It has been some time since I've posted much of anything. Life has been pretty crazy, as it always seems to be. We've sort of missed out on much of any winter so far. Yes, we have had more snow than we did last season but it seems to all be nuisance snow; the kind that doesn't amount to enough to ski or do any dedicated winter activity with but does make cycling somewhat troublesome. The month of January saw lots of slogging through an few inches of snow on the MTB. It also saw a couple of good long road rides and a whole lot of cross rides. Why cross rides at this point in the season, when the racing is long since done? Well, that's because the season wasn't over, at least not until last Friday that is.
Cathy and I registered for the US National championship events back in December, literally just before the registration closed. We did so just in case we wanted to go, though it was clear from the start that neither of us was really excited to make the long trip to Madison, WI in early January. Because of that it was no shock when we decided at the last minute that we didn't really want to go. Actually you could more accurately say that at the last minute we didn't decide that we really wanted to go. Of course as soon as it was too late the regret started and haunted me there after.
Secretly I decided that I didn't want to make that mistake again. There was one more chance to continue the season and try for something more, the Masters World Championships which were held in Louisville, KY in conjunction with the Elite World Championships. This was a huge event, the first of it's kind in the US. Louisville was also a bit closer than Madison and in a direction that would hopefully yield significantly more stable driving conditions. I quietly registered for my event and continued riding with that goal in mind.
Part of this was easy as with no snow to be had, I would be riding anyhow. The harder part was to try and get the intensity in. Races were difficult if not impossible to find since the race season was over. The saving grace to some degree would be a few training races that were put on locally. Even then it was tough I found to keep the right mix going through that point in the year. Luckily I had some friends who were willing to ride in the cold dark of winter. I also found the motivation on occasion to put in some hard efforts as well. The conditions were perfect for winter training and afforded me ample snow and frozen rutted rides on the cross bike. I was confident that if conditions matched those of the riding that I was getting in, I would be in good shape.
|The van was covered in ice from freezing rain through PA.|
As we finally exited PA and into OH we were near 50 degrees with light rain and that is about where it stayed for most of the trip. American is a really big country. It is made up of some really big states. Square states that are square in more ways than one. Unsightly, ungodly places in reality. When traveling you can think of these places and your time spent there as Purgatory, a wasteland of 24 hour truck stops and adult super-stores where you pay the dues of your trip to a better place. We successfully made it through the sensory under-load to Cincinnati and were getting very close to our destination. That was when my phone rang with a number I didn't recognize. I was too busy to answer but Cathy soon went to make a call to reserve a room for the night in Louisville when she noted a number of missed calls and a text from our friend Serene, who was watching the cats.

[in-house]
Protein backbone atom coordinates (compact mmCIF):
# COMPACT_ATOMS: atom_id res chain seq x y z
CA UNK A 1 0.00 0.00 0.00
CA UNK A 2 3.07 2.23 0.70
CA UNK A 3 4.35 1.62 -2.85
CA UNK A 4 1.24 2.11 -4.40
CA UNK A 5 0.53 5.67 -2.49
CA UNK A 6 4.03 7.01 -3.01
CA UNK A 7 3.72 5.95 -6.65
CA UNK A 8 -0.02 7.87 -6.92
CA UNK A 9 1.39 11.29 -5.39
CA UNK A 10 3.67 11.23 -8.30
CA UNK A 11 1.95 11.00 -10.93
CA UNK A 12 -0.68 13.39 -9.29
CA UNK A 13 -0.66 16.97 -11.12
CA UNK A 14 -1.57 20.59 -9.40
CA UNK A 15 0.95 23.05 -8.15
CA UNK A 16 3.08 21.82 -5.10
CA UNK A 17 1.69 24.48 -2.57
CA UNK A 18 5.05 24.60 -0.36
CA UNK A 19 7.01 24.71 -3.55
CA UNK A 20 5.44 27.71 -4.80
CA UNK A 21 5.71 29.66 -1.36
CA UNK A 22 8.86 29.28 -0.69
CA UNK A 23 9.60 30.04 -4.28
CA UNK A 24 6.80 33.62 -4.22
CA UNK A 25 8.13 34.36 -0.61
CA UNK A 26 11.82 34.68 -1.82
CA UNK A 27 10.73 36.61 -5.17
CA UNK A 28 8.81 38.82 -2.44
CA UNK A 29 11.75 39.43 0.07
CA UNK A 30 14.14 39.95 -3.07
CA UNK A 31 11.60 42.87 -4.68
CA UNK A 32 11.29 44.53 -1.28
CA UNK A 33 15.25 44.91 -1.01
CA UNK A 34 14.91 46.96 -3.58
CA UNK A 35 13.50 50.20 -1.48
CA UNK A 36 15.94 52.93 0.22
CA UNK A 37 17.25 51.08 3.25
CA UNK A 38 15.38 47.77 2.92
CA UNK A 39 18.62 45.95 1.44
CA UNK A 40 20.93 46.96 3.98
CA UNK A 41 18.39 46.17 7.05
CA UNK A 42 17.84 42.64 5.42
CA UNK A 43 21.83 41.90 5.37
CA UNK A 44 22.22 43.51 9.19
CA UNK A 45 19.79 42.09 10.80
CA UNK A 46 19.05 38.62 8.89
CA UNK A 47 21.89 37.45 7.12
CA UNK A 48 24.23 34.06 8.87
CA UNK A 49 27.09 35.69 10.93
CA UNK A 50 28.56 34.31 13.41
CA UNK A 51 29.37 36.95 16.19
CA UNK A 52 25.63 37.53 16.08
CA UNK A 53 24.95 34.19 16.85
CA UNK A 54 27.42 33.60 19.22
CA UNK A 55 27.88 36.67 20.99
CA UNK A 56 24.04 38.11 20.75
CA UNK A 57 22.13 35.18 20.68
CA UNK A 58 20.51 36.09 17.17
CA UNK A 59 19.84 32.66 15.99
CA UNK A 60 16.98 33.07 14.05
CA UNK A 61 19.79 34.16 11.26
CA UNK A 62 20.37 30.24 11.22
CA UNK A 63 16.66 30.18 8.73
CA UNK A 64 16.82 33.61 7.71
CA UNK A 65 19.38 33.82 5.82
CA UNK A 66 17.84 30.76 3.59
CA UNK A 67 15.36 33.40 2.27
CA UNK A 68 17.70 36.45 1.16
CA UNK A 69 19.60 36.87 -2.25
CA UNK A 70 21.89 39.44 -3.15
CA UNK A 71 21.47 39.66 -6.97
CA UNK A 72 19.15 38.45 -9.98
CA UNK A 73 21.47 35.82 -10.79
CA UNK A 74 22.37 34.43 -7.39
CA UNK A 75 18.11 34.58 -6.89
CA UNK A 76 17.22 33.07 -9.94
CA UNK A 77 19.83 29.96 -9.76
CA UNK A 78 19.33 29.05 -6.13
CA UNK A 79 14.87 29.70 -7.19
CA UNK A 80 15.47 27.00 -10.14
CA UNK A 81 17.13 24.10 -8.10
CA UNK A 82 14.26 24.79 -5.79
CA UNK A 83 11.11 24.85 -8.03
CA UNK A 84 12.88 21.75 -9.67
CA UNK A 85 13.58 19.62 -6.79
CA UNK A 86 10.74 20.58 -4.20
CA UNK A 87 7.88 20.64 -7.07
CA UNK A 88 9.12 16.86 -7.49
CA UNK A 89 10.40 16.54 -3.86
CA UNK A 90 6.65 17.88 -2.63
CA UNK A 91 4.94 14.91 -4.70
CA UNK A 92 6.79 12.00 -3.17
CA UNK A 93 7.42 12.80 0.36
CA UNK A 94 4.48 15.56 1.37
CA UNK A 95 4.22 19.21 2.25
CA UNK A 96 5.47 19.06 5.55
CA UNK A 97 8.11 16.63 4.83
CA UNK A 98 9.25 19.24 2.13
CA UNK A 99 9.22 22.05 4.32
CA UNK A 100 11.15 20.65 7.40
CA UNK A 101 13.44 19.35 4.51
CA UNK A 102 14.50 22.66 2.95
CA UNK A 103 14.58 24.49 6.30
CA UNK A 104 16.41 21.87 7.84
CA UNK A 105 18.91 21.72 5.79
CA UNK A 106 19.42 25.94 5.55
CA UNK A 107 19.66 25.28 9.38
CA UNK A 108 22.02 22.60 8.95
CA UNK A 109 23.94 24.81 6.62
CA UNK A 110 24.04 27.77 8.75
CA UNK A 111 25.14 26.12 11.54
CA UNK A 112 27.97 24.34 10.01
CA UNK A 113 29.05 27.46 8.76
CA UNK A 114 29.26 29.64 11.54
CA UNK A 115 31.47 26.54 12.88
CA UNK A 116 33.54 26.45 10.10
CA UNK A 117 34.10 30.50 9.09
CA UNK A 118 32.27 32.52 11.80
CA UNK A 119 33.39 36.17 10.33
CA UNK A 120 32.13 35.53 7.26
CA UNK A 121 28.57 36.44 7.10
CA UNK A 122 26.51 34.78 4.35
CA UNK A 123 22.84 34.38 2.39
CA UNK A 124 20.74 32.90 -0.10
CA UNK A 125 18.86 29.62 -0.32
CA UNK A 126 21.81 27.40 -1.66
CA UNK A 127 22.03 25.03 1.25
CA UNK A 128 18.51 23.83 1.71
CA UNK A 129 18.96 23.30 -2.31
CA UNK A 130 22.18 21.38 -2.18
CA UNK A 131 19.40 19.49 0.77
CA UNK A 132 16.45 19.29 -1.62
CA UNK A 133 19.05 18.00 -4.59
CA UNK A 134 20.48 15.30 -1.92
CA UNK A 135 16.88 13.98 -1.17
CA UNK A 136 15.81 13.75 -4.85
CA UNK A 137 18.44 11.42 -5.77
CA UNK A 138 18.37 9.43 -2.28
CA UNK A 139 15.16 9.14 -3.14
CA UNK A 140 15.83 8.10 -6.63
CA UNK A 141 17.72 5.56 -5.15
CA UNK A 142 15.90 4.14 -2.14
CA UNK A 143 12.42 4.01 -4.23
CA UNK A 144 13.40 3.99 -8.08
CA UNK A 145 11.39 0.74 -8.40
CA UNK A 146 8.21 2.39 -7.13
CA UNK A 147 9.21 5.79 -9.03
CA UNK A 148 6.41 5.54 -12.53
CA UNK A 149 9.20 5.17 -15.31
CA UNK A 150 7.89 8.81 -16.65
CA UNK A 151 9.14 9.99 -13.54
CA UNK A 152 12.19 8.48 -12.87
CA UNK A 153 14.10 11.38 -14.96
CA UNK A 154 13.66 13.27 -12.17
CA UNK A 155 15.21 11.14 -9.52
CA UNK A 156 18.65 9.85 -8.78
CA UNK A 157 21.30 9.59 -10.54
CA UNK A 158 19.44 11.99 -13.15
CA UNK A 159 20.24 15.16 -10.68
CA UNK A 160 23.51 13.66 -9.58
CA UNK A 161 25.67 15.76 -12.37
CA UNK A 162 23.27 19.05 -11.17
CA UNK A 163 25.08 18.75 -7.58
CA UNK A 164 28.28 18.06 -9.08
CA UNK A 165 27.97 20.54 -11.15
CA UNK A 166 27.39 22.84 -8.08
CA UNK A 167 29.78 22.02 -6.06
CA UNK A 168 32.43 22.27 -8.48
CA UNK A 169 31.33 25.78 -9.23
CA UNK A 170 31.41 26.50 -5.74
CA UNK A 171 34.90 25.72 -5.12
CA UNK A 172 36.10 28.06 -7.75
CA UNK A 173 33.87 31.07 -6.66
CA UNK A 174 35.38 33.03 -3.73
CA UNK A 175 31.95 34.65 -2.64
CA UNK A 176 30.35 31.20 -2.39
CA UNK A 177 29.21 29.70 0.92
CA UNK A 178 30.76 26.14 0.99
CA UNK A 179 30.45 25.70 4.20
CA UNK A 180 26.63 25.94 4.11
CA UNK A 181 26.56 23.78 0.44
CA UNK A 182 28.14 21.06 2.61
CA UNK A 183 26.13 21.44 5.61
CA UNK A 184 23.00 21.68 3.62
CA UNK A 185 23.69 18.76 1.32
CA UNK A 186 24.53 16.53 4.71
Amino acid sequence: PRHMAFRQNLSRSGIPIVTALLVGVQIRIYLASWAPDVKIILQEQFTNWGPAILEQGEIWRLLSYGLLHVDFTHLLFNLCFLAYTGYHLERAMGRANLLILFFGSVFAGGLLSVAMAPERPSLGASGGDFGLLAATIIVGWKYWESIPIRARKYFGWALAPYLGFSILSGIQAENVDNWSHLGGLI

With some calm panic Cathy returned the call to find that Ellie wasn't feeling so well. In fact, she had been pretty sick all over the house and was now in a really foul mood. This was cause for concern as we'd never had that experience with either of the cats in the past. We feared the worst and began contemplating turning around, 850 miles an 14 hours into a 965 mile trip. It was then I vowed never to take another trip again. Serene had spoken with the vet already who suggested a wait and see. She also determined the primary cause of diarrhea in felines was people-food. In helping us clean the fridge of leftovers the day before, Ellie had consumed roughly half of pig in the form of pork-ribs. She'd also eaten probably double what she normally would as we worked the kinks out of the automated cat feeders we had purchased days before. It all made sense and with much discussion and emotional debate we decided to press on to Louisville and check back in later for progress. It would turn out to be as expected and Ellie would quickly rebound and be fine. We vowed never to overfeed the cats again.